MW: China's economy grows 3.2% in second quarter
MARKETWATCH reports: China’s economy in the second quarter expanded 3.2% from a year earlier, rebounding from ...
Air freight demand is expected to plummet as consumers in Europe and the US are forced to stop buying by shops closing.
The automotive industry has already stopped requesting components as plants have closed; retail has cancelled orders – Bangladesh alone faces cuts in orders for apparel worth $2.67bn.
“Shopping is just not a priority,” said one forwarder. “The only real air freight demand now is medical equipment and some urgent products.
“Just-in-time may be changed for ever.
“There is also no cashflow.”
He said air freight demand was now “the absolute reverse of two to three weeks ago; the dynamic has changed”.
The news comes as China yesterday told its domestic airlines they could only operate to one international country, with just one flight a week. Foreign airlines have also been limited to no more than one flight a week to China, as the country faced a second wave of infections, potentially sparked by people returning.
The cuts will reduce capacity by 90%, with only 131 international flights operating. Cargo-only flights, however, are still able to operate.
However, one forwarder, when asked whether this could meet existing demand, said: “What demand? Who wants anything now? You can’t sell it, you can’t make it, you can’t distribute it.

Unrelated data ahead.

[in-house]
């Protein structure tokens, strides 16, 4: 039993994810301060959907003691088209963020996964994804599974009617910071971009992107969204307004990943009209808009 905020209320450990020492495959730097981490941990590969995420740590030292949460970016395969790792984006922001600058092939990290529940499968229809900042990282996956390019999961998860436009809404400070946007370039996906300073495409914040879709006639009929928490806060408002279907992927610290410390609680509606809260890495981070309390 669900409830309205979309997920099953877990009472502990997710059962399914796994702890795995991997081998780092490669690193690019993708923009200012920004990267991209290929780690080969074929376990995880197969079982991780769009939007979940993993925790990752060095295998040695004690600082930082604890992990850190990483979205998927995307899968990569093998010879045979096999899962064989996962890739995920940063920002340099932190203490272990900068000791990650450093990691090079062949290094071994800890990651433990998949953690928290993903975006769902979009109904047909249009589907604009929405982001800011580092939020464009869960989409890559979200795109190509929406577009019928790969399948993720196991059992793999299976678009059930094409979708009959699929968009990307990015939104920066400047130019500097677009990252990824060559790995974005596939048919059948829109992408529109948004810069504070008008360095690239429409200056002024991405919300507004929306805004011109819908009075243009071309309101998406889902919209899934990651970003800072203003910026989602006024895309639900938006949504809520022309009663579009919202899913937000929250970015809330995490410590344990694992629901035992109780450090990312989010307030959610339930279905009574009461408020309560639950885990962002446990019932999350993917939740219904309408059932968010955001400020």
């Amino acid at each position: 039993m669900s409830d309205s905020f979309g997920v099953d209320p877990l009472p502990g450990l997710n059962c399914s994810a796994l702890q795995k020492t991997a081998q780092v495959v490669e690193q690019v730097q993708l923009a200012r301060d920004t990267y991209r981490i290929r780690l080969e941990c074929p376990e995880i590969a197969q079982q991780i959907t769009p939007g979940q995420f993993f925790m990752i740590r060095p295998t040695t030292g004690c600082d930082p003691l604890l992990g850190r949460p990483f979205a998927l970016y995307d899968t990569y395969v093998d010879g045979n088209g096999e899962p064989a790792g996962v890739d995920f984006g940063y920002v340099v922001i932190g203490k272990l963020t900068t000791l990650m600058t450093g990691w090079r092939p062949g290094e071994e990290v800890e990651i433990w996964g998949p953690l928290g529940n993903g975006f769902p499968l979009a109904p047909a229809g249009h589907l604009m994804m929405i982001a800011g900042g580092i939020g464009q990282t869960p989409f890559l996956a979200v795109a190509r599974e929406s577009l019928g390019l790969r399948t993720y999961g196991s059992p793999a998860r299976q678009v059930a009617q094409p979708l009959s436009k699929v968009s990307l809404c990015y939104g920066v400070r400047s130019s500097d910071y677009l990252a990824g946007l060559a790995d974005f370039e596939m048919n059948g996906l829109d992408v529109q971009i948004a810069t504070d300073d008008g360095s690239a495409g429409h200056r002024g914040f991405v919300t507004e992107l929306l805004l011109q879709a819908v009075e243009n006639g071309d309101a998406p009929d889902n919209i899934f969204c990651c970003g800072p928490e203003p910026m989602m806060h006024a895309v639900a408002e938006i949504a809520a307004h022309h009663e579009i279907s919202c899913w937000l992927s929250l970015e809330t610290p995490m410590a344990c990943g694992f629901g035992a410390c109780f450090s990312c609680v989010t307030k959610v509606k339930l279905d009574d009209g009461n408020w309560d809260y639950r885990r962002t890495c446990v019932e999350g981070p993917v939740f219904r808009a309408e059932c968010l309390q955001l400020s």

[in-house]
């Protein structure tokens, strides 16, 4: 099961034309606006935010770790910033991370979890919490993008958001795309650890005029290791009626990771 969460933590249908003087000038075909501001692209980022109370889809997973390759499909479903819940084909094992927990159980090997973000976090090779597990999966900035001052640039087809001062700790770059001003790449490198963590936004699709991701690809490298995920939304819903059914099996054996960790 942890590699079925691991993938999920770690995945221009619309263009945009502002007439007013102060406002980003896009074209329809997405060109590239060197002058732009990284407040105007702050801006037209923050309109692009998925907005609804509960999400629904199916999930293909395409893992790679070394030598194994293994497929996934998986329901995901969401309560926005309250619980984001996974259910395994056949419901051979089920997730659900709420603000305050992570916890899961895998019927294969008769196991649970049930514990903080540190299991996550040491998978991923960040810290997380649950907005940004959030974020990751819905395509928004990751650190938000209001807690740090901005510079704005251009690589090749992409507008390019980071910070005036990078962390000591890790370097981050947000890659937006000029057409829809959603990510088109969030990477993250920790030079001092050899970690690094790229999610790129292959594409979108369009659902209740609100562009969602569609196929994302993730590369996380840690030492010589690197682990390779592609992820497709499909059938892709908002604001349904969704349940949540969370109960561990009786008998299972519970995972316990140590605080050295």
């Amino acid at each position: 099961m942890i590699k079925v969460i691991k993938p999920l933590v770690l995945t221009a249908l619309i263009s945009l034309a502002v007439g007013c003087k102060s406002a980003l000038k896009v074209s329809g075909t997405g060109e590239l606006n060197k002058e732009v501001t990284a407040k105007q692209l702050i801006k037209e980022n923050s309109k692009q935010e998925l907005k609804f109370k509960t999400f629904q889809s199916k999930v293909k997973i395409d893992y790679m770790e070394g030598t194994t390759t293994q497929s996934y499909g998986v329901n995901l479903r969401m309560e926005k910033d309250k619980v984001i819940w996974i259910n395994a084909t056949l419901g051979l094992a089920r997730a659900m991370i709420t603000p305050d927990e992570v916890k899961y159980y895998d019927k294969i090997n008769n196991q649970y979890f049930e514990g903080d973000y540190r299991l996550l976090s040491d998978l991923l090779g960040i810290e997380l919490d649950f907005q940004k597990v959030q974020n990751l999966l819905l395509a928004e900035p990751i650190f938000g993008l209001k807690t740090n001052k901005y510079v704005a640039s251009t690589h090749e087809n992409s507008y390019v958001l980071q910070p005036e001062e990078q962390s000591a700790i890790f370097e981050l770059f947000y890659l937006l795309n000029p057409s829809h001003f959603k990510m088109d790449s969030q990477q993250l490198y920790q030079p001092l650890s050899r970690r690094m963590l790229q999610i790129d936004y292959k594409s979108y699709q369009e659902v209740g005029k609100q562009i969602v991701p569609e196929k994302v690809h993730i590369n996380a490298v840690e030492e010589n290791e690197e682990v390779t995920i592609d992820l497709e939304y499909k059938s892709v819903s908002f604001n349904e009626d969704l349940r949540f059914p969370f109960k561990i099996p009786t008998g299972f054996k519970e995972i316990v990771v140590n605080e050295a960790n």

“But freighters will become mega-expensive when the ‘ping’ comes – it’s just a case of when.”
UK forwarder Westbound Shipping said it had spotted a customer trend that could be placed into three categories: shippers cancelling orders awaiting the worst of social distancing to be rescinded; importers that had cautiously slowed down orders as a temporary measure; and those that had enough cash and storage to stockpile and were bullishly preparing for a sudden surge of demand when restrictions on consumer shopping are eventually lifted.
Another forwarder noted that while demand was, perhaps 15% of what it was three or four weeks ago, supply is at about 10%.
“So there is still high demand in a relative sense.”
The real question for transport companies is what will happen in two to three months’ time, when consumers are likely to be able to buy again – but may not have the money to do so.
Singapore, which said yesterday it was headed into a full-year recession, is likely to be a strong barometer for other countries further behind the curve.